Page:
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Indians playing big role in turning Middle East AI-compliant

Around 84% organisations in the Middle East are adopting AI-compliant methods for various operations, as per a survey.

The pitch of artificial intelligence (AI) that Prime Minister Narendra Modi raised at B20 India Summit on Sunday is already being traversed by Indian firms and tech professionals in the changing Middle East landscape. While some Indian firms are exploring to develop their own AI products, some are in talks of collaboration with M-E companies, Indian professionals employed in tech firms are spearheading several such drives and others with linguistics skills are being wooed to join the fast-developing AI dubbing market in the region.

According to a business-oriented portal Zawya.com, around 84% of total Middle East organisations are adopting AI in a rapid way. “The AI landscape in the Middle East, both from a technological and regulatory perspective has changed dramatically,” said Elias Baltassis, Partner & Director, BCG X. “The rapid adoption of generative AI tools has brought AI to the forefront of conversations in the region. Yet, the fundamentals of responsible AI remain crucial.”

Echoing  PM Modi’s pitch for Responsible AI (RAI), Baltassis too said that most of the Middle East and North Africa (MENA) region companies are rooting for RAI.

In the M-E region, the components of Responsible AI (RAI) programmes encompass broad principles (43%), policies (49%), governance (76%), monitoring (49%), tools and implementation (51%), and change management (43%). Individual considerations within these RAI programmes include transparency and explainability (62%), social and environmental impact (59%), accountability (57%), fairness (54%), safety, security, and human wellbeing (68%), and data security and privacy (86%).

Moroccoworldnews.com says that a recent survey in the business community of the region found that most of the companies are training their staff for AI-powered jobs and target to become AI-compliant by 2030. “The Middle East companies will prepare their workforces for an increasingly automated and artificially intelligent future over the next five years,” the survey finding said.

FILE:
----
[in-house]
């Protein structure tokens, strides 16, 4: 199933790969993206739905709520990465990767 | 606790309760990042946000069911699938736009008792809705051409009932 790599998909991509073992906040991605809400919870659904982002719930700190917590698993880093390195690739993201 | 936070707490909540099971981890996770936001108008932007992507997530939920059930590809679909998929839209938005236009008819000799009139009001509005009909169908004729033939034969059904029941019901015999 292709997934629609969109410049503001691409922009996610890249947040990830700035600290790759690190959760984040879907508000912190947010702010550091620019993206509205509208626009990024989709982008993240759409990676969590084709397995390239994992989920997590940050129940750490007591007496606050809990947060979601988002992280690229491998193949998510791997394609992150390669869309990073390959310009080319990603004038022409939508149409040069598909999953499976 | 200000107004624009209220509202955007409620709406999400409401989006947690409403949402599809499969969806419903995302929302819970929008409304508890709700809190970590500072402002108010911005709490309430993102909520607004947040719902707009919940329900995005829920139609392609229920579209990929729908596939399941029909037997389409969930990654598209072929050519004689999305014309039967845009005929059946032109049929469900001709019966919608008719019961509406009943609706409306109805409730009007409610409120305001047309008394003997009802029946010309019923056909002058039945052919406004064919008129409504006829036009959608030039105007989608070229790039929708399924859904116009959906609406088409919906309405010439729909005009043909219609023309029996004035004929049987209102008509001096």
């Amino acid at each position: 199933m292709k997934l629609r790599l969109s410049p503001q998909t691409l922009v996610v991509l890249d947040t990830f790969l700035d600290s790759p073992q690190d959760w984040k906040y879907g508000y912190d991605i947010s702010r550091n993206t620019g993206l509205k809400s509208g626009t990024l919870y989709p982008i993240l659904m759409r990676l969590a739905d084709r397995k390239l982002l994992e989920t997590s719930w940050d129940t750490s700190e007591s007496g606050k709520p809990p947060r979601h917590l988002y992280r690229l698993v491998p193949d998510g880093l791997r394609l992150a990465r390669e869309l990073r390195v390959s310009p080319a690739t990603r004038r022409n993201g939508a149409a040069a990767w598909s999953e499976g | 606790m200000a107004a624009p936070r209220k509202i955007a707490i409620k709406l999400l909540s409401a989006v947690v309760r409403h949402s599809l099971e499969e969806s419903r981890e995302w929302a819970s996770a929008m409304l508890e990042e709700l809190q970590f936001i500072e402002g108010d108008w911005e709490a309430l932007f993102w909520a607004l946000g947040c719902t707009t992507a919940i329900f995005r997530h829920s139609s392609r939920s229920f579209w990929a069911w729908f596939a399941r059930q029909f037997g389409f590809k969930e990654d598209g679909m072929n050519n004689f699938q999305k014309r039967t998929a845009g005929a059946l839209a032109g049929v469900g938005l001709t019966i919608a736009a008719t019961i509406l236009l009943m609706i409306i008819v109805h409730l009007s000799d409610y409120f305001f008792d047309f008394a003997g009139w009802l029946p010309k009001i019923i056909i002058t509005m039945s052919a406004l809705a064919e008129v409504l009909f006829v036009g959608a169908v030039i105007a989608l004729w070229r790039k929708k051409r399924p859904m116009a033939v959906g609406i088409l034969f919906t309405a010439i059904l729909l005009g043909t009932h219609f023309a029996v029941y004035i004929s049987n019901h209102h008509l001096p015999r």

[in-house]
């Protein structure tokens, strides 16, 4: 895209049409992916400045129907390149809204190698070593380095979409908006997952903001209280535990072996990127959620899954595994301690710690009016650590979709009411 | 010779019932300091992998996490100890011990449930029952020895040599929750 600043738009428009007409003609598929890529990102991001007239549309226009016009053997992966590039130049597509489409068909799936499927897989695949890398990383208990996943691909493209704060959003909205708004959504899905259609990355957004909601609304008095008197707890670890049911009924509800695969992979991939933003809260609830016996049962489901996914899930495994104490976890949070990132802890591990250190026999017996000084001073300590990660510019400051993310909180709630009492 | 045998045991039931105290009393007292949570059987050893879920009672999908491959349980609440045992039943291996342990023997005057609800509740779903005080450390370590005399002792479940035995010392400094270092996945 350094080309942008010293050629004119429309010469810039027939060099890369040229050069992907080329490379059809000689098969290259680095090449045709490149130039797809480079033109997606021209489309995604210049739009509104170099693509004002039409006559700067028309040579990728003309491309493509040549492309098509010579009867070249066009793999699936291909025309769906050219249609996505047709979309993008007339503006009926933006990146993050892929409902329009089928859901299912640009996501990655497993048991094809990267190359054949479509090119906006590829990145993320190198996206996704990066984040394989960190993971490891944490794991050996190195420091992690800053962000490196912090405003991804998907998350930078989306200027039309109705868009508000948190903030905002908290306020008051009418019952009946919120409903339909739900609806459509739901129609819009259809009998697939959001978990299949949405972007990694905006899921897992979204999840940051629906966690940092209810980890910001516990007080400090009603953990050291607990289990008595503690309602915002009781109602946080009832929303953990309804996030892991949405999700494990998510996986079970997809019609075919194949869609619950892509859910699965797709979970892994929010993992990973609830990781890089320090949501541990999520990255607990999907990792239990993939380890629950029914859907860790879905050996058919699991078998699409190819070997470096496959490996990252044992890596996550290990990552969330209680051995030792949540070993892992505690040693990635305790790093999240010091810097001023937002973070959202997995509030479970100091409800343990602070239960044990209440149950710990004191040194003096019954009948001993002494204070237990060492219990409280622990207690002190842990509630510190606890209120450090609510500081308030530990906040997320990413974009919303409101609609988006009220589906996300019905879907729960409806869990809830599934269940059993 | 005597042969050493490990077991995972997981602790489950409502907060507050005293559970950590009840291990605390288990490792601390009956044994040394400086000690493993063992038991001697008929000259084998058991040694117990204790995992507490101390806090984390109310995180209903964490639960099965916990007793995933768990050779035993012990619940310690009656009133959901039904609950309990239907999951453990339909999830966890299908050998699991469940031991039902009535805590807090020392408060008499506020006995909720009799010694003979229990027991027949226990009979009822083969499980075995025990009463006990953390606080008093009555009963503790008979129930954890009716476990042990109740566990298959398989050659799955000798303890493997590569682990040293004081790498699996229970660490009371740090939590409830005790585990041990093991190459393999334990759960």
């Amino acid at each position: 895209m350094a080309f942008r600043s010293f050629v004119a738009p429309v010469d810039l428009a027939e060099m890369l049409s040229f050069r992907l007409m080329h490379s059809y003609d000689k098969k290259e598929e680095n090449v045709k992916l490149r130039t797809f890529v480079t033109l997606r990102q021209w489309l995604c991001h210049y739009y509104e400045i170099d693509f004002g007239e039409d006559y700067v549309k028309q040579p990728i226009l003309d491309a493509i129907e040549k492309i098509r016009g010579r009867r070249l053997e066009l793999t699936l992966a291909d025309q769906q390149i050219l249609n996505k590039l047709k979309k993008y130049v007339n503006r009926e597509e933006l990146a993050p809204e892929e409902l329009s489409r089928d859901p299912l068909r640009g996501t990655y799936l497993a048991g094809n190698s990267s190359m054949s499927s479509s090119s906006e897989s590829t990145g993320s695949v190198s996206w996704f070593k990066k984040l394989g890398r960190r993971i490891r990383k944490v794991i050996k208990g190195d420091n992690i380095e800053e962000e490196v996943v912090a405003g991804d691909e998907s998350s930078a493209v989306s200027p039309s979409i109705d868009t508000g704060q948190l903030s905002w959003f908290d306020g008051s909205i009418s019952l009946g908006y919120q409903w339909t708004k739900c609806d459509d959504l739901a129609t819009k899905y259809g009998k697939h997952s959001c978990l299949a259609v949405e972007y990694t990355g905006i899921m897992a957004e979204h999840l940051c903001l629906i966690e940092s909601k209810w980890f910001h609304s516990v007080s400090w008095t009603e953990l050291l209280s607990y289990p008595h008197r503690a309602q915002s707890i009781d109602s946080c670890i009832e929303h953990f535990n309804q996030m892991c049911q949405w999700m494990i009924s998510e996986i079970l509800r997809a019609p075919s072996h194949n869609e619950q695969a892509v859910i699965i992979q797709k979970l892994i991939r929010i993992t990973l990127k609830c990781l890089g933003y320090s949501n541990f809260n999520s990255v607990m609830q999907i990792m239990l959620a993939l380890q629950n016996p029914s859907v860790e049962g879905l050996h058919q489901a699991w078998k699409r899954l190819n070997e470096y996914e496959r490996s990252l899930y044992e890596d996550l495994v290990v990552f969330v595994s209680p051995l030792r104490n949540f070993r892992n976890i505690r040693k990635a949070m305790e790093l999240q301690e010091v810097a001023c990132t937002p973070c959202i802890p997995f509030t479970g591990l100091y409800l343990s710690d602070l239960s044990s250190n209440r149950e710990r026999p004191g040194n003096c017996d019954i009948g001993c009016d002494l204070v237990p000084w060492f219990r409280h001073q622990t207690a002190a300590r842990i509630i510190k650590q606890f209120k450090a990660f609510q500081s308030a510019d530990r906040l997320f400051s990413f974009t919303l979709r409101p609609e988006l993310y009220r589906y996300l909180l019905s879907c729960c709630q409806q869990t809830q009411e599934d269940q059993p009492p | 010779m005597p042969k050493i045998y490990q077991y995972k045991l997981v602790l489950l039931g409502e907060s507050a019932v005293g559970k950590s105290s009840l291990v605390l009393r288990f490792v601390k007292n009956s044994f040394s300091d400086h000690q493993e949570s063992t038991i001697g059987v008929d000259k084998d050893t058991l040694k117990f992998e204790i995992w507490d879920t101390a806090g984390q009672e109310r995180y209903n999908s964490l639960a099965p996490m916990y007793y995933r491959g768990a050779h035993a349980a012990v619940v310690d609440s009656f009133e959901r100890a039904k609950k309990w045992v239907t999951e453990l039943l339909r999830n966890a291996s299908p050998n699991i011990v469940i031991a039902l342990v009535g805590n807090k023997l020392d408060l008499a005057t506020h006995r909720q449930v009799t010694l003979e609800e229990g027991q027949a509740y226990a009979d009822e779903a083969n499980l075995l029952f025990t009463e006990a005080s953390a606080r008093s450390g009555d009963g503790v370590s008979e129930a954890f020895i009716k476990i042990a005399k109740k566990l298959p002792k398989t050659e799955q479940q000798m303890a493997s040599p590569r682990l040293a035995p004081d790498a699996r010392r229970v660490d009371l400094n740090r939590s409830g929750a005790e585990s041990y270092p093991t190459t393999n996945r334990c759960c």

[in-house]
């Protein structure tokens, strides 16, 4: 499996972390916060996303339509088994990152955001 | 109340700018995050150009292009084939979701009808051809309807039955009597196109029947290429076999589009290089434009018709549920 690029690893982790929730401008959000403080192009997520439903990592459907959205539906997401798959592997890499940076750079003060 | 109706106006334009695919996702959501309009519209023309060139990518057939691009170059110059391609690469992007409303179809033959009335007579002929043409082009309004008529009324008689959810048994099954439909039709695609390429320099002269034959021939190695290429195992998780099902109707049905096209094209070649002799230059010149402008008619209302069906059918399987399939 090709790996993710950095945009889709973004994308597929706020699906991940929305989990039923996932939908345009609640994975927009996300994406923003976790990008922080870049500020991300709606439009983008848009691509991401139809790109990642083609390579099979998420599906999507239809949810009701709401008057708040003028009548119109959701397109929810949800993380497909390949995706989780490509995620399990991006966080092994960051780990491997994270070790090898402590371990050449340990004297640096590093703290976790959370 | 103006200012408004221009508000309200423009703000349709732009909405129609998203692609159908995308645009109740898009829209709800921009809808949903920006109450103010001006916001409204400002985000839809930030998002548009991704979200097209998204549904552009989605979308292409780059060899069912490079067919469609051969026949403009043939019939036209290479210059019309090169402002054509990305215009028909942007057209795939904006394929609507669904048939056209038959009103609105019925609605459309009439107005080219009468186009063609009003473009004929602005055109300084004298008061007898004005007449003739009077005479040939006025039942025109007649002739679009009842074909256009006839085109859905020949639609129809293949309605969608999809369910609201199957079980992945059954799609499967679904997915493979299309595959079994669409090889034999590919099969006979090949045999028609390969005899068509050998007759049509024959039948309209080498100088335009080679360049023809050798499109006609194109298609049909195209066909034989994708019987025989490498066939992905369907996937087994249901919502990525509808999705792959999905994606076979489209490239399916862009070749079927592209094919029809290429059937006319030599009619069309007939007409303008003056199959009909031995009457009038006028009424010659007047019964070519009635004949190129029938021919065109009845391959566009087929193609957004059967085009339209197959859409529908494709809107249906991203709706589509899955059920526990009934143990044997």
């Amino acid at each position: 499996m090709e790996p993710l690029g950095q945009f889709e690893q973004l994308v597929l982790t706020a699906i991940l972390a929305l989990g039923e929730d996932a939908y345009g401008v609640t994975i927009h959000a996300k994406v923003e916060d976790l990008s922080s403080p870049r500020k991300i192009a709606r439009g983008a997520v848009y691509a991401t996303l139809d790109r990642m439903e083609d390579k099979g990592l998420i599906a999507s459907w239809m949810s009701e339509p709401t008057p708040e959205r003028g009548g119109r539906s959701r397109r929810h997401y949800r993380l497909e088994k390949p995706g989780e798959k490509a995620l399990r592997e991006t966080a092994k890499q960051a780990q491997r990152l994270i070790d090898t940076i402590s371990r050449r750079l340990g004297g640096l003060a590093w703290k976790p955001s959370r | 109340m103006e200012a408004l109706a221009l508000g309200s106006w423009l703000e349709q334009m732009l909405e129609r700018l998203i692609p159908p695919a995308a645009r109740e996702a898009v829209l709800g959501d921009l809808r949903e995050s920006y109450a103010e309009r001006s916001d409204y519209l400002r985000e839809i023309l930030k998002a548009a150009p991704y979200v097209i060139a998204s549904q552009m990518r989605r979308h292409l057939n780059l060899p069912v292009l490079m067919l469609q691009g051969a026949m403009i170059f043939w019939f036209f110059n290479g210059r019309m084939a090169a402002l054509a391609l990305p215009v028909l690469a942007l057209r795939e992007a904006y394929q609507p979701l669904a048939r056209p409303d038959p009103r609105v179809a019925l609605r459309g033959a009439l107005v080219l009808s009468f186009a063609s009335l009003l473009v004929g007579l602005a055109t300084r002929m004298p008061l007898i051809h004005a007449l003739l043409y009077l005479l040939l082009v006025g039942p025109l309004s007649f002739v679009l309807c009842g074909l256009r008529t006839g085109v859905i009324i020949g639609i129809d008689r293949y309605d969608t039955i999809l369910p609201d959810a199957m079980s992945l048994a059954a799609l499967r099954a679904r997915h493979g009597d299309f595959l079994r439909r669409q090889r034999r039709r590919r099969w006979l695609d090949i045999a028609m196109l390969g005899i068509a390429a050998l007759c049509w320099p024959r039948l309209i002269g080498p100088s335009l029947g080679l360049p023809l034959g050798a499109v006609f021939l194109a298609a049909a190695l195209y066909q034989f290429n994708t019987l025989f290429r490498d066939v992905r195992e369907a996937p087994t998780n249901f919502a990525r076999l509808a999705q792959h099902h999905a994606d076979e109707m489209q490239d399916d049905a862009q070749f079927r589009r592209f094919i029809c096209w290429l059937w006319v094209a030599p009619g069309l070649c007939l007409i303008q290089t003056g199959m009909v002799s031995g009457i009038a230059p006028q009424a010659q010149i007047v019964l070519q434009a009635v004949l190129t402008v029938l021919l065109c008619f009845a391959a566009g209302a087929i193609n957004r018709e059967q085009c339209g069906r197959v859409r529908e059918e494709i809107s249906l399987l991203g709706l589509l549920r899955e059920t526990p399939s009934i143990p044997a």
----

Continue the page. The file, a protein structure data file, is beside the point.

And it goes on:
The survey added that in the UAE, 38% of companies have begun training their employees for a more automated and AI-powered future, 45% of Saudi companies are doing the same. “Considering the growing importance of this new-age technology, by 2025 69% of companies will prepare their workforce for an automated future,” said the survey.

“With increasing automation and adoption of emerging technologies such as artificial intelligence, companies play a critical role in investing in new talent and strengthening workforce readiness for the jobs of tomorrow,” said the report.

Role of Indians

Majority of the workforce employed and holding key positions are made of Indian expats. A senior business reporter with Dubai-based daily Khaleej Times told India Narrative that Indians are working as AI trainers and even leading such in-house campaigns in almost all leading firms operating in the UAE. “Judging by the presence of Indians everywhere in the Gulf, it’ll be the same in Saudi, Oman, Bahrain and Qatar,” he said.

He added that AI pioneers will be new business leaders in the region.